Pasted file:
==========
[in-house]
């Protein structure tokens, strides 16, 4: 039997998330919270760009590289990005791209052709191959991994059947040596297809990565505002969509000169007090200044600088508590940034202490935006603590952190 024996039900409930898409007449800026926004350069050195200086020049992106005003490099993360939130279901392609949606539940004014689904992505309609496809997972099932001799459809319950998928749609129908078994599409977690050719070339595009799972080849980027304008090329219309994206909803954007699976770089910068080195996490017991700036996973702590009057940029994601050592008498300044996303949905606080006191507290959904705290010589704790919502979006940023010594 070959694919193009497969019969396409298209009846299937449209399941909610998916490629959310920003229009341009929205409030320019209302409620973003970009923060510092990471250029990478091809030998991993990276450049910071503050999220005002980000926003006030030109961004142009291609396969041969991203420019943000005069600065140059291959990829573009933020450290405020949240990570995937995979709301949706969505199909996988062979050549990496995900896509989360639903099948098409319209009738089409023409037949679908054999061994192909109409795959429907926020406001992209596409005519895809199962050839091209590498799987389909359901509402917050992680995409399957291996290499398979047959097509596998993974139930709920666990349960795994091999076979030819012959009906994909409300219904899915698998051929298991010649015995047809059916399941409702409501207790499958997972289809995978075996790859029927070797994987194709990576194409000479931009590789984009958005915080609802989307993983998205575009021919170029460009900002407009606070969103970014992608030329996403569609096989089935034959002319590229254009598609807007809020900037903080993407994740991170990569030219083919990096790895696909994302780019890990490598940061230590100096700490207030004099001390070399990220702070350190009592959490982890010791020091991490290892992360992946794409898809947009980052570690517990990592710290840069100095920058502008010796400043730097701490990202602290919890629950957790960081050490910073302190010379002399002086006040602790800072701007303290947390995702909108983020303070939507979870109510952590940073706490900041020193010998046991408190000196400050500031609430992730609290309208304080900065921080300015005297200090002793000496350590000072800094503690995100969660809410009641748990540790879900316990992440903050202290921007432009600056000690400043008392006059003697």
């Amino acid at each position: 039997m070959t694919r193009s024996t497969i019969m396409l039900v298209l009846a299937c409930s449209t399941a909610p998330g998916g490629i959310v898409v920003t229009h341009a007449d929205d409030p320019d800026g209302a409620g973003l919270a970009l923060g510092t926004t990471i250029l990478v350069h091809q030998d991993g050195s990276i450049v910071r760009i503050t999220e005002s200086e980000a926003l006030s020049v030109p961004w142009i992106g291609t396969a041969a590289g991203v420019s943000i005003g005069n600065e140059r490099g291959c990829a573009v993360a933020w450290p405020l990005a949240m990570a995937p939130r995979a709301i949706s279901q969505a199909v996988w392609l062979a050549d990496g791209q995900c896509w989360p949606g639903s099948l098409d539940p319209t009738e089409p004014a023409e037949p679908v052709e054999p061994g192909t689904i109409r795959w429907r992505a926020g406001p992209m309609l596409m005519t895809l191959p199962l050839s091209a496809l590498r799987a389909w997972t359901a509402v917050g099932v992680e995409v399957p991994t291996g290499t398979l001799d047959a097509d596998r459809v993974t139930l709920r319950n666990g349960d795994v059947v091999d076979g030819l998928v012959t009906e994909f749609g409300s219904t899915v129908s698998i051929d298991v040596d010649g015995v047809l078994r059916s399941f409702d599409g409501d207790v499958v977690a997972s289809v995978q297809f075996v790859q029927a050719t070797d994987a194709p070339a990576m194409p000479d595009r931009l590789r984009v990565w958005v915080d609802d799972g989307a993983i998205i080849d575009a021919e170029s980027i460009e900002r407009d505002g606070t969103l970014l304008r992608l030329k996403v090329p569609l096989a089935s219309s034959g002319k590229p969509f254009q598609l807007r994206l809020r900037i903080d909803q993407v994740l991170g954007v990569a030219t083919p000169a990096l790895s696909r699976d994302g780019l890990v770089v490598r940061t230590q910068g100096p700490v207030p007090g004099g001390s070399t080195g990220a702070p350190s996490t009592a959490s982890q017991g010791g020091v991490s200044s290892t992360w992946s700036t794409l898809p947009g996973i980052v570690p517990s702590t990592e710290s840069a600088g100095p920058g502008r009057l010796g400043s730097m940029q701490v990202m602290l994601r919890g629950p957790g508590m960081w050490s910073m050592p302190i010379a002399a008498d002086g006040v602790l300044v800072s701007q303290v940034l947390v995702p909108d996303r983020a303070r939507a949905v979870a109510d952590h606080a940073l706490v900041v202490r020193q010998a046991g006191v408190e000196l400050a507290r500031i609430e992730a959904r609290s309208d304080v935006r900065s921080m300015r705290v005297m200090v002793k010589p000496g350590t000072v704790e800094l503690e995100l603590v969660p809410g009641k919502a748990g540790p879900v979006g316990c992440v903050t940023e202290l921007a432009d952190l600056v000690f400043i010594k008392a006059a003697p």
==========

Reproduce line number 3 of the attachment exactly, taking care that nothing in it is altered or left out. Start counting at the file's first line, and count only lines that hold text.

């Amino acid at each position: 039997m070959t694919r193009s024996t497969i019969m396409l039900v298209l009846a299937c409930s449209t399941a909610p998330g998916g490629i959310v898409v920003t229009h341009a007449d929205d409030p320019d800026g209302a409620g973003l919270a970009l923060g510092t926004t990471i250029l990478v350069h091809q030998d991993g050195s990276i450049v910071r760009i503050t999220e005002s200086e980000a926003l006030s020049v030109p961004w142009i992106g291609t396969a041969a590289g991203v420019s943000i005003g005069n600065e140059r490099g291959c990829a573009v993360a933020w450290p405020l990005a949240m990570a995937p939130r995979a709301i949706s279901q969505a199909v996988w392609l062979a050549d990496g791209q995900c896509w989360p949606g639903s099948l098409d539940p319209t009738e089409p004014a023409e037949p679908v052709e054999p061994g192909t689904i109409r795959w429907r992505a926020g406001p992209m309609l596409m005519t895809l191959p199962l050839s091209a496809l590498r799987a389909w997972t359901a509402v917050g099932v992680e995409v399957p991994t291996g290499t398979l001799d047959a097509d596998r459809v993974t139930l709920r319950n666990g349960d795994v059947v091999d076979g030819l998928v012959t009906e994909f749609g409300s219904t899915v129908s698998i051929d298991v040596d010649g015995v047809l078994r059916s399941f409702d599409g409501d207790v499958v977690a997972s289809v995978q297809f075996v790859q029927a050719t070797d994987a194709p070339a990576m194409p000479d595009r931009l590789r984009v990565w958005v915080d609802d799972g989307a993983i998205i080849d575009a021919e170029s980027i460009e900002r407009d505002g606070t969103l970014l304008r992608l030329k996403v090329p569609l096989a089935s219309s034959g002319k590229p969509f254009q598609l807007r994206l809020r900037i903080d909803q993407v994740l991170g954007v990569a030219t083919p000169a990096l790895s696909r699976d994302g780019l890990v770089v490598r940061t230590q910068g100096p700490v207030p007090g004099g001390s070399t080195g990220a702070p350190s996490t009592a959490s982890q017991g010791g020091v991490s200044s290892t992360w992946s700036t794409l898809p947009g996973i980052v570690p517990s702590t990592e710290s840069a600088g100095p920058g502008r009057l010796g400043s730097m940029q701490v990202m602290l994601r919890g629950p957790g508590m960081w050490s910073m050592p302190i010379a002399a008498d002086g006040v602790l300044v800072s701007q303290v940034l947390v995702p909108d996303r983020a303070r939507a949905v979870a109510d952590h606080a940073l706490v900041v202490r020193q010998a046991g006191v408190e000196l400050a507290r500031i609430e992730a959904r609290s309208d304080v935006r900065s921080m300015r705290v005297m200090v002793k010589p000496g350590t000072v704790e800094l503690e995100l603590v969660p809410g009641k919502a748990g540790p879900v979006g316990c992440v903050t940023e202290l921007a432009d952190l600056v000690f400043i010594k008392a006059a003697p």